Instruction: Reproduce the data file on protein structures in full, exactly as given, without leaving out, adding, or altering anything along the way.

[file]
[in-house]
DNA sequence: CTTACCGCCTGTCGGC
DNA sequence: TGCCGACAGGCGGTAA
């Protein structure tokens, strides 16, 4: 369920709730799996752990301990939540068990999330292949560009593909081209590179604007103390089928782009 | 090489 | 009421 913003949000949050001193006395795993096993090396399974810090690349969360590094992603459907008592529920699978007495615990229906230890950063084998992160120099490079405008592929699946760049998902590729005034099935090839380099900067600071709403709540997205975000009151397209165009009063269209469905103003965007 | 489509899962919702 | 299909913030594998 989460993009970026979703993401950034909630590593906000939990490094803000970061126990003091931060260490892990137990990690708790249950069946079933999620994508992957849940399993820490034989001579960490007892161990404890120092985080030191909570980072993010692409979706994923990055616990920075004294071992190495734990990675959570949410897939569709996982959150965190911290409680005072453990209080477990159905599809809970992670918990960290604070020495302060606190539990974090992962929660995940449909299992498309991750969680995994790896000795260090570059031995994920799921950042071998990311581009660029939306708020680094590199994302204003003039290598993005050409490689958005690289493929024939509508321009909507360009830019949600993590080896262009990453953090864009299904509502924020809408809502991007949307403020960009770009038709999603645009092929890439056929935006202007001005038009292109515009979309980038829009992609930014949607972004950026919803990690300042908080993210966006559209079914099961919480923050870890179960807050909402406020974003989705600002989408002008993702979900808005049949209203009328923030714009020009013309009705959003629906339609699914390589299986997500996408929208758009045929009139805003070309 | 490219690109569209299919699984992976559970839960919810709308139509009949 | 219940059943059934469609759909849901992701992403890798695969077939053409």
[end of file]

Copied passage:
[in-house]
DNA sequence: CTTACCGCCTGTCGGC
DNA sequence: TGCCGACAGGCGGTAA
């Protein structure tokens, strides 16, 4: 369920709730799996752990301990939540068990999330292949560009593909081209590179604007103390089928782009 | 090489 | 009421 913003949000949050001193006395795993096993090396399974810090690349969360590094992603459907008592529920699978007495615990229906230890950063084998992160120099490079405008592929699946760049998902590729005034099935090839380099900067600071709403709540997205975000009151397209165009009063269209469905103003965007 | 489509899962919702 | 299909913030594998 989460993009970026979703993401950034909630590593906000939990490094803000970061126990003091931060260490892990137990990690708790249950069946079933999620994508992957849940399993820490034989001579960490007892161990404890120092985080030191909570980072993010692409979706994923990055616990920075004294071992190495734990990675959570949410897939569709996982959150965190911290409680005072453990209080477990159905599809809970992670918990960290604070020495302060606190539990974090992962929660995940449909299992498309991750969680995994790896000795260090570059031995994920799921950042071998990311581009660029939306708020680094590199994302204003003039290598993005050409490689958005690289493929024939509508321009909507360009830019949600993590080896262009990453953090864009299904509502924020809408809502991007949307403020960009770009038709999603645009092929890439056929935006202007001005038009292109515009979309980038829009992609930014949607972004950026919803990690300042908080993210966006559209079914099961919480923050870890179960807050909402406020974003989705600002989408002008993702979900808005049949209203009328923030714009020009013309009705959003629906339609699914390589299986997500996408929208758009045929009139805003070309 | 490219690109569209299919699984992976559970839960919810709308139509009949 | 219940059943059934469609759909849901992701992403890798695969077939053409």